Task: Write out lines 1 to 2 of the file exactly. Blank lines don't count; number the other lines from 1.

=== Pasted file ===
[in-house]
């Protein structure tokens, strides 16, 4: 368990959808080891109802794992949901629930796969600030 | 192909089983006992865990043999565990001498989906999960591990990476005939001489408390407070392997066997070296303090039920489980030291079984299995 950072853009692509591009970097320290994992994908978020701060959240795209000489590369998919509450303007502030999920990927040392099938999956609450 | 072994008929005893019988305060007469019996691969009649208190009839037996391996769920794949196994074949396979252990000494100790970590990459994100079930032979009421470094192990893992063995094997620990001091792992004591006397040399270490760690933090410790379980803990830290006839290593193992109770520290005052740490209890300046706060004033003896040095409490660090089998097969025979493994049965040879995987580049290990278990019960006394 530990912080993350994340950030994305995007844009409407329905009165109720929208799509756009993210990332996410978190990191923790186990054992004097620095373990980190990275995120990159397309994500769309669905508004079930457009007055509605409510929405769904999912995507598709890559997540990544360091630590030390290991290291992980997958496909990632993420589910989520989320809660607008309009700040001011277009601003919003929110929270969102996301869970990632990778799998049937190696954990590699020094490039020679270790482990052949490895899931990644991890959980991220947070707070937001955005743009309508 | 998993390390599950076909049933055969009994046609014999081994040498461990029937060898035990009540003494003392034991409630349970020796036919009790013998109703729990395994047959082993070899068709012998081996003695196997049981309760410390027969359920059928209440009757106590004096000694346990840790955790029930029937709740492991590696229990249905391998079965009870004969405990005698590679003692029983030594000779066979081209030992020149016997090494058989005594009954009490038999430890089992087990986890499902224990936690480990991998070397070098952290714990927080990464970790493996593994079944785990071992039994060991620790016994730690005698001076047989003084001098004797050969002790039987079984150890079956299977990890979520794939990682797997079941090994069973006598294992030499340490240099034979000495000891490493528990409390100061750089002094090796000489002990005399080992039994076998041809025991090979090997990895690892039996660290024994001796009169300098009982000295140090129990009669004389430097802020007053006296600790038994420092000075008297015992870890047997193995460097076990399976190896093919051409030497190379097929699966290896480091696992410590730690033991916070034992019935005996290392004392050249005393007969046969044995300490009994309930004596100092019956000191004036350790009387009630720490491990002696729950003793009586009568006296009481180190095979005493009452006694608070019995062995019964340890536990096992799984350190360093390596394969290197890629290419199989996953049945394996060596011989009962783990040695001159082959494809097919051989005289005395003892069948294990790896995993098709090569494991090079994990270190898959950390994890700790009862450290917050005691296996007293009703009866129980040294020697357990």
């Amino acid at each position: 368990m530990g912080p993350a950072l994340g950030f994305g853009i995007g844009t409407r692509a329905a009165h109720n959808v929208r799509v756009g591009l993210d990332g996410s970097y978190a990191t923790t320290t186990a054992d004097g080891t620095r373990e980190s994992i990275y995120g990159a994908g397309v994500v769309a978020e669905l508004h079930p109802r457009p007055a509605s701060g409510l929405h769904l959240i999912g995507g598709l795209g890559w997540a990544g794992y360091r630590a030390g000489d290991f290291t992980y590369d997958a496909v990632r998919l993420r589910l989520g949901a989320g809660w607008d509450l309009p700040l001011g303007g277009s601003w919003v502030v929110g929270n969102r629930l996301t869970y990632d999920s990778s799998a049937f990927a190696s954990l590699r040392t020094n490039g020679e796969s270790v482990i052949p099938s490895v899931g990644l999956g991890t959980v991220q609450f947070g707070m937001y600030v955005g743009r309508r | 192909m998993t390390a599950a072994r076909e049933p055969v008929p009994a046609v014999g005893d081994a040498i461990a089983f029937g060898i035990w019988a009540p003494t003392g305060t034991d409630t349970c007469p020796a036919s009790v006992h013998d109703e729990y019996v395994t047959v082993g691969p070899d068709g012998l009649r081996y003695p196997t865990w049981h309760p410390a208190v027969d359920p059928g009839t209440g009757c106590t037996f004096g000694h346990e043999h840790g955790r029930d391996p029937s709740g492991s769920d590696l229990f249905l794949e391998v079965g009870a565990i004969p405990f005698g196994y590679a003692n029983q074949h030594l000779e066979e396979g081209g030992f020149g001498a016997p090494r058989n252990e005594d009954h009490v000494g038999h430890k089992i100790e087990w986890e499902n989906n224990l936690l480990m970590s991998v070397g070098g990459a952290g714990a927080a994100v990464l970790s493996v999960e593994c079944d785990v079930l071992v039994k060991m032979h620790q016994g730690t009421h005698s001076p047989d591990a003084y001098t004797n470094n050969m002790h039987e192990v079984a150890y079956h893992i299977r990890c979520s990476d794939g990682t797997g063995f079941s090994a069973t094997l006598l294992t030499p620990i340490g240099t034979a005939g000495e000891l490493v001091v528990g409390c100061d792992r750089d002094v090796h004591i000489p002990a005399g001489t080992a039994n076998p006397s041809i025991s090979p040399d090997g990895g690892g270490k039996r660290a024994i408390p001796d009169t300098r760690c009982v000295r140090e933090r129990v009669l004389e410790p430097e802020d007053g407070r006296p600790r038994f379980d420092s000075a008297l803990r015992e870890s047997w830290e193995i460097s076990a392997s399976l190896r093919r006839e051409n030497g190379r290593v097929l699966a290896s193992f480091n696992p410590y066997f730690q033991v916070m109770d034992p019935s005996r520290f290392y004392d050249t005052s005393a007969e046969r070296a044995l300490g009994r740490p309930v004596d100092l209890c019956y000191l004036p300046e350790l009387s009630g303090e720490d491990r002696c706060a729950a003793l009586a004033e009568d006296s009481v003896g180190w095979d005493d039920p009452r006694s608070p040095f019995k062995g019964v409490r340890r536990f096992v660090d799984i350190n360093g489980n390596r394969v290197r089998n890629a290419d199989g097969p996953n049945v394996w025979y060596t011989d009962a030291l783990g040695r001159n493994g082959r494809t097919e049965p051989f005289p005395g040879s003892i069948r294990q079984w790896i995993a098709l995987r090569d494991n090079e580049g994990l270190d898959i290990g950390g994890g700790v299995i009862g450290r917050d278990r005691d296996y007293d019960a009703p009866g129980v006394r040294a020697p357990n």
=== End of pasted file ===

[in-house]
């Protein structure tokens, strides 16, 4: 368990959808080891109802794992949901629930796969600030 | 192909089983006992865990043999565990001498989906999960591990990476005939001489408390407070392997066997070296303090039920489980030291079984299995 950072853009692509591009970097320290994992994908978020701060959240795209000489590369998919509450303007502030999920990927040392099938999956609450 | 072994008929005893019988305060007469019996691969009649208190009839037996391996769920794949196994074949396979252990000494100790970590990459994100079930032979009421470094192990893992063995094997620990001091792992004591006397040399270490760690933090410790379980803990830290006839290593193992109770520290005052740490209890300046706060004033003896040095409490660090089998097969025979493994049965040879995987580049290990278990019960006394 530990912080993350994340950030994305995007844009409407329905009165109720929208799509756009993210990332996410978190990191923790186990054992004097620095373990980190990275995120990159397309994500769309669905508004079930457009007055509605409510929405769904999912995507598709890559997540990544360091630590030390290991290291992980997958496909990632993420589910989520989320809660607008309009700040001011277009601003919003929110929270969102996301869970990632990778799998049937190696954990590699020094490039020679270790482990052949490895899931990644991890959980991220947070707070937001955005743009309508 | 998993390390599950076909049933055969009994046609014999081994040498461990029937060898035990009540003494003392034991409630349970020796036919009790013998109703729990395994047959082993070899068709012998081996003695196997049981309760410390027969359920059928209440009757106590004096000694346990840790955790029930029937709740492991590696229990249905391998079965009870004969405990005698590679003692029983030594000779066979081209030992020149016997090494058989005594009954009490038999430890089992087990986890499902224990936690480990991998070397070098952290714990927080990464970790493996593994079944785990071992039994060991620790016994730690005698001076047989003084001098004797050969002790039987079984150890079956299977990890979520794939990682797997079941090994069973006598294992030499340490240099034979000495000891490493528990409390100061750089002094090796000489002990005399080992039994076998041809025991090979090997990895690892039996660290024994001796009169300098009982000295140090129990009669004389430097802020007053006296600790038994420092000075008297015992870890047997193995460097076990399976190896093919051409030497190379097929699966290896480091696992410590730690033991916070034992019935005996290392004392050249005393007969046969044995300490009994309930004596100092019956000191004036350790009387009630720490491990002696729950003793009586009568006296009481180190095979005493009452006694608070019995062995019964340890536990096992799984350190360093390596394969290197890629290419199989996953049945394996060596011989009962783990040695001159082959494809097919051989005289005395003892069948294990790896995993098709090569494991090079994990270190898959950390994890700790009862450290917050005691296996007293009703009866129980040294020697357990």